I agree - The linear pull V-brakes I have on my hybrid tend to have a better stopping power than the traditional cantilever brakes I have on my road and mountain bikes. Superior brake pads and how well a brake is adjusted can make quite a bit of a difference too! Since at times I do my biking in the rain and mixed terrain, I always have to make sure brakes on all my bikes work flawlessly.

02Giant 01-04-14 10:30 PM

Quote:

Originally Posted by VeryPrivateGent (Post 16377358)
I've had them for 4 months now - How often and when should they be replaced? (I ride a moderate 45 miles a week).

One bike has had the same ones for three years, doesn't get ridden much, the other I replaced once in that time when about half of the raised areas of the pad were wore down. They were probably still good at that point.

VeryPrivateGent 01-05-14 08:06 PM

Quote:

Originally Posted by 02Giant (Post 16383682)
One bike has had the same ones for three years, doesn't get ridden much, the other I replaced once in that time when about half of the raised areas of the pad were wore down. They were probably still good at that point.

I would be lucky if my pads survive more than 8 months. I do quite a bit of biking in rain up and down on sloping terrain. That was one of the reasons I wanted disc brakes although I am perfectly happy with what I have now.

ps249 01-06-14 09:35 AM

Most people tend to move up to a road bike. Your the only person I know that moved up to a hybrid bike. I still prefer hybrids over roadies. Two things that I was never sold on bicycles were grip shifters and disc brakes. I still prefer rubber pads.

VeryPrivateGent 01-06-14 08:41 PM

Quote:

Originally Posted by ps249 (Post 16386820)
Most people tend to move up to a road bike. Your the only person I know that moved up to a hybrid bike. I still prefer hybrids over roadies. Two things that I was never sold on bicycles were grip shifters and disc brakes. I still prefer rubber pads.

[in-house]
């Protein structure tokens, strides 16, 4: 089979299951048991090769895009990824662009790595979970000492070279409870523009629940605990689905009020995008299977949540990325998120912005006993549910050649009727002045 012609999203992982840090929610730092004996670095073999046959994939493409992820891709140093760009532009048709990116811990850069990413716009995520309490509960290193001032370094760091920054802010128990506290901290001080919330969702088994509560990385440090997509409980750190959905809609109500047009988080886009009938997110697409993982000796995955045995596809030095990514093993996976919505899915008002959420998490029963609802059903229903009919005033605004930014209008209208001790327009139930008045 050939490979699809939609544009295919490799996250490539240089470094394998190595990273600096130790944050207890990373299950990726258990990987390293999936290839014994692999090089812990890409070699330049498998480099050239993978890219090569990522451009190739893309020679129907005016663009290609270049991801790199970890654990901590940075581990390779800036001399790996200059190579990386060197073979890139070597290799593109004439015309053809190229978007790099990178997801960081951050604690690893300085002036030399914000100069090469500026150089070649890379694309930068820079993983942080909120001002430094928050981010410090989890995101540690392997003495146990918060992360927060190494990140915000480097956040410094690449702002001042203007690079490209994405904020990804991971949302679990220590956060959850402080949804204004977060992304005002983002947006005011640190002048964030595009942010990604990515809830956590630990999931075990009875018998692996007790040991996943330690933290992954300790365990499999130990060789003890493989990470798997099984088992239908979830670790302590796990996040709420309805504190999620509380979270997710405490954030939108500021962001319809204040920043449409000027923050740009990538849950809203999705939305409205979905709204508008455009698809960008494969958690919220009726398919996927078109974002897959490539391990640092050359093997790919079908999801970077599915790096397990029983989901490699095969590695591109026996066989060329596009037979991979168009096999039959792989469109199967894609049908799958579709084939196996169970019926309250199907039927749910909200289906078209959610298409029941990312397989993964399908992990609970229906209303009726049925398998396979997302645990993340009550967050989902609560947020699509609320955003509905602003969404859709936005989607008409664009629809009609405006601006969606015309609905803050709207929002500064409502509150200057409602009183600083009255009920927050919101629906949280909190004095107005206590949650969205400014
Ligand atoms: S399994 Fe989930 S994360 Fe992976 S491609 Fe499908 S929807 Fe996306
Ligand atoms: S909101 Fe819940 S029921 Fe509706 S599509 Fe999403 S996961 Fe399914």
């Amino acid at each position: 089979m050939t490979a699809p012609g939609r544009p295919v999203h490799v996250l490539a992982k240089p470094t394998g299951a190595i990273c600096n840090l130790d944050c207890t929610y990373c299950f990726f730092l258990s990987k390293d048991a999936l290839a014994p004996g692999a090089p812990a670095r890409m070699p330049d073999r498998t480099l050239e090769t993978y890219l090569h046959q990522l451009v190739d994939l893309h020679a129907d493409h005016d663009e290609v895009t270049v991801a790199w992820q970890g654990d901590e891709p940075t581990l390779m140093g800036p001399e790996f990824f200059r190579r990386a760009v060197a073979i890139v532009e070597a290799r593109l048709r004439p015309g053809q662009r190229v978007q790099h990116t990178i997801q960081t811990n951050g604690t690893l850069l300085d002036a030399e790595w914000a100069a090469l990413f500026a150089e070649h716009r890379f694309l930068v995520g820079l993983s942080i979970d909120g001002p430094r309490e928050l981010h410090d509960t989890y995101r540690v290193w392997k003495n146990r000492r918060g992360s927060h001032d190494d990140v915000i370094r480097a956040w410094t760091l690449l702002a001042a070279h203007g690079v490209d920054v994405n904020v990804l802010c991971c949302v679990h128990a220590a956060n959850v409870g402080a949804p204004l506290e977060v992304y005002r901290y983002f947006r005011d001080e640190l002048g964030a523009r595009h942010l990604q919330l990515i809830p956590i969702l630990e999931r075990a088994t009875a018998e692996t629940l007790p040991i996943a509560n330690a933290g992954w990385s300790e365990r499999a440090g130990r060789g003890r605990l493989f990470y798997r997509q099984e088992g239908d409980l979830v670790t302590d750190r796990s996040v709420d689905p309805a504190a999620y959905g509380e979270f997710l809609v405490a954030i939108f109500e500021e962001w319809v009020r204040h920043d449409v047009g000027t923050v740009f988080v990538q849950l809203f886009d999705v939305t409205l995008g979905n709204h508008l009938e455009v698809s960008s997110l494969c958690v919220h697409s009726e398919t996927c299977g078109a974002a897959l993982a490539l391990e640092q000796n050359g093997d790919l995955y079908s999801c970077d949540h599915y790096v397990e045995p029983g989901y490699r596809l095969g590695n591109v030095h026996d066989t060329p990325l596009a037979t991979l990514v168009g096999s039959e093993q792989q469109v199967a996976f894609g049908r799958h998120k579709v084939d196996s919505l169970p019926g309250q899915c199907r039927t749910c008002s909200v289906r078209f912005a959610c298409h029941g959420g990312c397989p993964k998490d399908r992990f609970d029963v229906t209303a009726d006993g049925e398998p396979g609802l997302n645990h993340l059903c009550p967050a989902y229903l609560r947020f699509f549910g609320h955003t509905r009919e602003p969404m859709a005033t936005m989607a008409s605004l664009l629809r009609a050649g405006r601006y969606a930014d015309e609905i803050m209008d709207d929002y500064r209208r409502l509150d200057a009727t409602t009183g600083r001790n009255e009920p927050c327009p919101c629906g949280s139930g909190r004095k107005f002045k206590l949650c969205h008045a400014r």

I was biking over mixed terrain for my commute to work and the road bike was just not suited for this. Rain, mud and slush made things even worse. I had no choice but to move to a hybrid - something with wider tires and a light frame.

I have an old store bought 70 dollar MTB that I ride occasionally on weekends that uses grip shifters. The bike has been been tuned to perfection by the LBS and the grip shifters work flawlessly! Do they still make grip shifters for bikes? Haven't seen them around.

VeryPrivateGent 01-06-14 08:48 PM

Quote:

Originally Posted by ps249 (Post 16386820)
Most people tend to move up to a road bike. Your the only person I know that moved up to a hybrid bike. I still prefer hybrids over roadies. Two things that I was never sold on bicycles were grip shifters and disc brakes. I still prefer rubber pads.

I was biking over mixed terrain for my commute to work and the road bike was just not suited for this. Rain, mud and slush made things even worse. I had no choice but to move to a hybrid - something with wider tires and a light frame.

I have an old store bought 70 dollar MTB that I ride occasionally on weekends that uses grip shifters. The bike has been been tuned to perfection by the LBS and the grip shifters work flawlessly! Do they still make grip shifters for bikes? Haven't seen them around.